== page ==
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I am using the ack.pl tool in order to search string or IP’s in files

The official site of ack.pl is - http://beyondgrep.com/documentation/

Example of ack.pl CLI ( want to find the string STRING_TO_FIND in files under /etc )

  /tmp/ack.pl -Q -a -l --max-count=1  STRING_TO_FIND  /etc

But sometimes ack.pl is stuck on files as:

  ---S--l---   1 root     root          0 Mar 10 04:25  /opt/POP_lock

From MAN paget "S" attr mean that:

Using an upper-case "S" instead of a lower-case "s" tells the filesystem to immediately write the file to disk, instead of storing it in a buffer. (Note also, that we left the "s" attribute this time, so that we now have two attributes set for this file.)

So my question is:

How ack.pl can ignore the files with “S” , Or what the ack.pl flags that shuld ignore this files with “S” ?

  • Consider adding ack to your list of tags – Arkadiusz Drabczyk Mar 10 '15 at 19:56
  • I add the ack.pl in the flags – user58412 Mar 10 '15 at 20:02
  • What man page are you quoting as saying that an upper-case “S” instead of a lower-case “s” tells the filesystem to immediately write the file to disk, instead of storing it in a buffer?  I was about to refer you to the question File with permissions ---S--l--- until I saw that you wrote it. – Scott Mar 31 '15 at 23:56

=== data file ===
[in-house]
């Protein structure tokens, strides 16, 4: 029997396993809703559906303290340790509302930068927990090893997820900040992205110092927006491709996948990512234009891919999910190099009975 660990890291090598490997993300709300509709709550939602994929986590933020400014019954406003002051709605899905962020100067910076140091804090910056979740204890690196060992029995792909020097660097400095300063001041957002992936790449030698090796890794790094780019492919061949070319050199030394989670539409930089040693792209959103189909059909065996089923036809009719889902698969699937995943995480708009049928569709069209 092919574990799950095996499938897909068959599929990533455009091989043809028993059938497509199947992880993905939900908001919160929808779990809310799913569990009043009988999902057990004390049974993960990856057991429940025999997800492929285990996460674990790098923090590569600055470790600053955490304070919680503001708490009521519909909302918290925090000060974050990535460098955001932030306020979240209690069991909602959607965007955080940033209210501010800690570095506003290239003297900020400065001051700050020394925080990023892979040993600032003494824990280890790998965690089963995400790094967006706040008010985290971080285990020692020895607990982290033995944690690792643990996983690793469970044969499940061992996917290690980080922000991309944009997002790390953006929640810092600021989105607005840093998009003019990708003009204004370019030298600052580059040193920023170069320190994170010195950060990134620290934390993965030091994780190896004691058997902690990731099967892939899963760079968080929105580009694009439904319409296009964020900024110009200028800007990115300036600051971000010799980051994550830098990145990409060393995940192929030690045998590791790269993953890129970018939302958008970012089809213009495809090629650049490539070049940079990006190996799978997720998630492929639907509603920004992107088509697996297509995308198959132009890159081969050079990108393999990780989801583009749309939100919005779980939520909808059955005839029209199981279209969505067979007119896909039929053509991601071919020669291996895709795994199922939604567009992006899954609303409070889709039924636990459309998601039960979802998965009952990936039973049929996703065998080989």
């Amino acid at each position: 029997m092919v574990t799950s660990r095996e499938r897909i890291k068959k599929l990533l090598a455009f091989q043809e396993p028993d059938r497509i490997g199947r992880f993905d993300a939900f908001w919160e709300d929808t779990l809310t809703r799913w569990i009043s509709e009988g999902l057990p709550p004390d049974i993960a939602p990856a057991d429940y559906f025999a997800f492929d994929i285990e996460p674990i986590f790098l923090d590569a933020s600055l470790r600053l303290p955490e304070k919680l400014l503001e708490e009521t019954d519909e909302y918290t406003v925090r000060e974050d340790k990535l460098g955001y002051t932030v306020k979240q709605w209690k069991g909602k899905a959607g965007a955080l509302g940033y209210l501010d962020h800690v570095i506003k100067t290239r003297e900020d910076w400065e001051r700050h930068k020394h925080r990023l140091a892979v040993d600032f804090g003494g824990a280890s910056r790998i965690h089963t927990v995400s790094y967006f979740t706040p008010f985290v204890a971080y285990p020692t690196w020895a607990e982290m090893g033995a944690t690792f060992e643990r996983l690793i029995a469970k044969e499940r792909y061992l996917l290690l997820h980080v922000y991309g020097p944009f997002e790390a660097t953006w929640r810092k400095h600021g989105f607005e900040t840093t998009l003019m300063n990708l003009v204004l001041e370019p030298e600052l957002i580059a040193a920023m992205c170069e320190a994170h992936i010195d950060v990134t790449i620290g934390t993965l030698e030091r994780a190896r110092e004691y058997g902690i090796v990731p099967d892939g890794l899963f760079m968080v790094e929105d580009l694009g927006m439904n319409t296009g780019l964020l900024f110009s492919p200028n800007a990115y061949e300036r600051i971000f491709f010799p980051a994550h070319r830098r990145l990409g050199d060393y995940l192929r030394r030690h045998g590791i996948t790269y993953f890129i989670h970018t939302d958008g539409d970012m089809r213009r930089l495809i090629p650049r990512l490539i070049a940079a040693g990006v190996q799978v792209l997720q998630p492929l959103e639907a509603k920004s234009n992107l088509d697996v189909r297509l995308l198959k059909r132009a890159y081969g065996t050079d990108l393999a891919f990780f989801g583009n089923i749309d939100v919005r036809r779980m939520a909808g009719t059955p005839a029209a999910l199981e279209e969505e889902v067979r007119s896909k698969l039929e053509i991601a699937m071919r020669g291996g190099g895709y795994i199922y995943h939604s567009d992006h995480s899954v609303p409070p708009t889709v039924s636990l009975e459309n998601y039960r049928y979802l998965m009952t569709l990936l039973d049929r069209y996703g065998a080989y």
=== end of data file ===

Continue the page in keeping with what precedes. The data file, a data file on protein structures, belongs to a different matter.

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Are you sure that it’s the “S” that’s causing the problem?  As I explained in my answer to your previous question, the “l” signifies that your operating system and filesystem support mandatory file locking, and mandatory file locking is enabled for this file.  I doubt that it’s a coincidence that both files you give as examples (in this question and the previous one) have names that end with _lock.  These files are probably — guess what? — locked!  This could prevent ack (or any other program) from reading them.
(The above is the answer to the question, “Why can’t ack read these files?”, which, I realize, you didn’t ask.)

Search for all files that have the “l” mode bit set using the

find /etc -perm -2000 ! -perm -010

command (which I presented in my answer to your previous question).  See whether all the files have names that end with _lock.  Then do

find /etc -name "*_lock" –ls

to verify that all _lock files have the “l” mode bit set.  If there is a one-to-one correspondence (or, in general, if there are no _lock files that you need to search), exclude them from your search by filename pattern.

I don’t have access to a copy of ack to test with, but, from the documentation, it looks like you may be able to do this with --ignore-file="match:/.*_lock/", or something like that.

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